Longboard Wheels: Your Connection to the Streets
It’s your wheels that make cruising on a longboard feel like you’re surfing on the streets. They are your direct link to the ground below. Just like the tyres on a Formula 1 car, your longboard wheels determine how the rest of your setup performs. These babies are almost exclusively responsible for your grip and comfort – soft wheels are grippier and ride smoother and hard wheels are slicker and absorb less shock. But remember: if you want to get the most out of your longboard, you need to make sure all your hardware works in harmony.
- Wheel size: the most obvious characteristic
- Wheel hardness
- Wheel shape
- The Bearing Seat: the home of your bearings
Wheel size: the most obvious characteristic
Wheel diameter can vary between 60 mm and 100 mm for longboards. Smaller wheels accelerate faster and make your slides nice and easy to control but won’t ride as smoothly over uneven surfaces or cobbles as larger wheels. Longboard wheels around 70 mm are an all-round solution and are used in most complete longboards, which can be ridden straight off the shelf and which are designed to get the most out of each individual component.
Wheels larger than 70 mm have the advantage of being extra stable at high speeds. Longboard wheels this size also make short work of uneven surfaces and cracks, giving you a super smooth ride and protecting your bearings from too much wear and tear. All this stability and extra grip comes at the cost of slide performance though – slides are much harder to initiate with larger, softer wheels.
Wheel bite is what we call contact between your deck and wheels. When they come together the friction causes you to decelerate - potentially so rapidly that your longboard stops entirely, sending you flying and increasing the risk of injury. To make sure your wheels don’t get too hungry, be sure to pay close attention to your longboard shape and truck width when deciding which wheels to buy.
Just remember: Wheel size
The hardness of your wheels is given an “A” value by manufacturers. This ranges from 75A (super soft wheels) to 90A (very hard). Soft wheels will give your longboard more grip and comfort, but hard wheels are better for sliding exactly because they have less grip.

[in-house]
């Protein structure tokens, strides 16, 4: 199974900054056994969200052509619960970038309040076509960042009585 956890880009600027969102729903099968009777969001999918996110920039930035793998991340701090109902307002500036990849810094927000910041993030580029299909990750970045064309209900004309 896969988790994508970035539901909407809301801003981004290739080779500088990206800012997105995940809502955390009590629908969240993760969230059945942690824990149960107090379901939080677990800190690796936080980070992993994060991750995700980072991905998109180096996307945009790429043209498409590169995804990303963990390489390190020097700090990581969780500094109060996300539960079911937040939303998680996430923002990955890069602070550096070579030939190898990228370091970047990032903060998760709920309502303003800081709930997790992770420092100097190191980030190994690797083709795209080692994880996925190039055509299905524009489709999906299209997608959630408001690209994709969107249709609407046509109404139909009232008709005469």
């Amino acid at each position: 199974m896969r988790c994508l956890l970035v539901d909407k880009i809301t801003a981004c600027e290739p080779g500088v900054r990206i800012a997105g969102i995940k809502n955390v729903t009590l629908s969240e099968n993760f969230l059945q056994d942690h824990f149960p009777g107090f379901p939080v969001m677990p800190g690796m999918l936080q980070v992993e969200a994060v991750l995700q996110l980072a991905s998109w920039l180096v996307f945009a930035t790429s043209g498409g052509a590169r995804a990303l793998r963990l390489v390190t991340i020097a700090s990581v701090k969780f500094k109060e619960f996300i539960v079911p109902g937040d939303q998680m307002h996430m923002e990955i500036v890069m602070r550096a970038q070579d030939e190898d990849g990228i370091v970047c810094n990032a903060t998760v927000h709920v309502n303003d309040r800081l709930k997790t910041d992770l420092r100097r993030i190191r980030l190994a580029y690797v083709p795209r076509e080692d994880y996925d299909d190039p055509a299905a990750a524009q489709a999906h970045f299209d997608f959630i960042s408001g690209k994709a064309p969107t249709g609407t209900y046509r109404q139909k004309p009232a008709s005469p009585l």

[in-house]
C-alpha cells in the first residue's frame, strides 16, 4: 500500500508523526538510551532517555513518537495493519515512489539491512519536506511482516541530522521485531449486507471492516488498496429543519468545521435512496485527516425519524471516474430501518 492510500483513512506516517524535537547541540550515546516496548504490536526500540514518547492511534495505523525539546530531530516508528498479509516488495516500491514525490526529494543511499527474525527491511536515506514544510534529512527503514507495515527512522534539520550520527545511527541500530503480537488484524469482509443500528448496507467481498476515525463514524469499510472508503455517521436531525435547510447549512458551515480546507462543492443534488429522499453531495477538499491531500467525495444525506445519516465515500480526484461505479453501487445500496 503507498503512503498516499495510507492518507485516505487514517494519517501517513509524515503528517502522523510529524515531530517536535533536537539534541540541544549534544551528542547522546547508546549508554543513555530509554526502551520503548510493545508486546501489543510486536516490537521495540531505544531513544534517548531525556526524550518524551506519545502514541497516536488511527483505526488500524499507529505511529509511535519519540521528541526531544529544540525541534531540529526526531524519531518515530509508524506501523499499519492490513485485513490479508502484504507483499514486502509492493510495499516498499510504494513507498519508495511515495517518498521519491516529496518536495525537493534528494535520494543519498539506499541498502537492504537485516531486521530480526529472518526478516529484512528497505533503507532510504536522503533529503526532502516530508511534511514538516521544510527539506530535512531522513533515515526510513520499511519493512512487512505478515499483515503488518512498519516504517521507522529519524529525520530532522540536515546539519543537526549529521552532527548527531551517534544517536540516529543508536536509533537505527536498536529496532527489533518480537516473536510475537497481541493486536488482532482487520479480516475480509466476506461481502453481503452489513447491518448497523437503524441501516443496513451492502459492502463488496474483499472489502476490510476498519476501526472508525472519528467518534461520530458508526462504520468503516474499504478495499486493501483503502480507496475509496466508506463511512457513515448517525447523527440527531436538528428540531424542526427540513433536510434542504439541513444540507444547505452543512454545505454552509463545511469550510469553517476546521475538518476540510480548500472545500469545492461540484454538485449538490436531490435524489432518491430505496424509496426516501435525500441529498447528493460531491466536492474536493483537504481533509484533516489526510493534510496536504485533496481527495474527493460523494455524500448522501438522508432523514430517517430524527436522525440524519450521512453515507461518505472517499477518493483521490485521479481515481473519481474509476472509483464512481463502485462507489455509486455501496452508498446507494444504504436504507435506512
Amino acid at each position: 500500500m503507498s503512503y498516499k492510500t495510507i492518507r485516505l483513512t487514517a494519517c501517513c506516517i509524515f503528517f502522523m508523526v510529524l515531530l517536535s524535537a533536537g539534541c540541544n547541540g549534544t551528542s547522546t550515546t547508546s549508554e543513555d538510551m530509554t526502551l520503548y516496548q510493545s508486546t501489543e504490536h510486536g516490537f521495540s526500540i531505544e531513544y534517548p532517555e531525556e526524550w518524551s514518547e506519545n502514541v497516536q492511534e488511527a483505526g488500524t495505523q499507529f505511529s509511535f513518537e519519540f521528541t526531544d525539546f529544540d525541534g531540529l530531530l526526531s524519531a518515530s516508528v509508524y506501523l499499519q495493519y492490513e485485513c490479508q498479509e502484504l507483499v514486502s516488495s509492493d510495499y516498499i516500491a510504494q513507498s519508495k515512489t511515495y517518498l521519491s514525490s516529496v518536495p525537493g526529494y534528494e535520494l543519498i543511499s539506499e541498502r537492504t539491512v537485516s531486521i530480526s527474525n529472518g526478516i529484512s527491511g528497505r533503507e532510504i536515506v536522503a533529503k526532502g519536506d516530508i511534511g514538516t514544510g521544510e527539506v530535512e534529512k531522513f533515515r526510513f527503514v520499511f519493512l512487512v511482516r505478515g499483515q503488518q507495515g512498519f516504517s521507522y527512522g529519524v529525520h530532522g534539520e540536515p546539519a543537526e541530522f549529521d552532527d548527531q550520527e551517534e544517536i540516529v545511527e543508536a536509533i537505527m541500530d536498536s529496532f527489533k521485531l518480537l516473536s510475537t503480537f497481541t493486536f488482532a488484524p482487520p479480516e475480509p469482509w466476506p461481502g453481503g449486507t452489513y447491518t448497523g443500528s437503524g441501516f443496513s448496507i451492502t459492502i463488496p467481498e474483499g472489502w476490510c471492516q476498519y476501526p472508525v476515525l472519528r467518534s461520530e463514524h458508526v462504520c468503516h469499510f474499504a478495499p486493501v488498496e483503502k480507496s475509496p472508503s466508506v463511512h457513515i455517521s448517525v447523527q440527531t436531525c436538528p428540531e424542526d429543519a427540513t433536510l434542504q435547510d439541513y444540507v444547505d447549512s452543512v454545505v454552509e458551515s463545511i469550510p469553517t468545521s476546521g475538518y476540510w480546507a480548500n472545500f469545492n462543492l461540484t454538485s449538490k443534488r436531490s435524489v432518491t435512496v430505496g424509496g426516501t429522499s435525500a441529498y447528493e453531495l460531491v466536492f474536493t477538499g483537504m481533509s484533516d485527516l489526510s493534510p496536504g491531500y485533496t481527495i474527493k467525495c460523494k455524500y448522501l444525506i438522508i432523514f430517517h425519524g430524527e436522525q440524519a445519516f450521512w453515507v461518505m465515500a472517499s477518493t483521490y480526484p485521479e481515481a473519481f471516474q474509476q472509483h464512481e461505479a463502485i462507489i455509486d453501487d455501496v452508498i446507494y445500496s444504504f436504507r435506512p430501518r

80A wheels are a good hardness for short distance riding on even tarmac – such as in towns and cities. Wheels this soft are usually used with a cruiser deck. If you happen to live at the top of a steep hill, however, we would recommend harder wheels – between 85A and 90A – for long, poked out slides around those alpine hairpins.
As well as the hardness and size of your longboard wheels, their shape also plays an important part in how your setup rides. There are essentially two different wheel lip profiles: sharp and bevelled. Slides are easier to initiate with the smaller contact surface of bevelled wheels, while sharp lipped wheels will give you more grip and stability thanks to their larger contact patch.
The Bearing Seat: Where your bearings live
To give you as comprehensive a picture of the factors affecting wheel performance as possible, let us tell you a little bit about the bearing seat. As much as it sounds like technical jargon, it’s just what we call the part of the wheels where the bearings go. There are three different positions:
- Center set
- Side set
So hopefully now you know your way around a set of longboard wheels and are ready to shop for your dream board. Just figure out which riding style is for you –downhill, freeride, or carving and cruising – and let us help you on your way to your new longboard setup.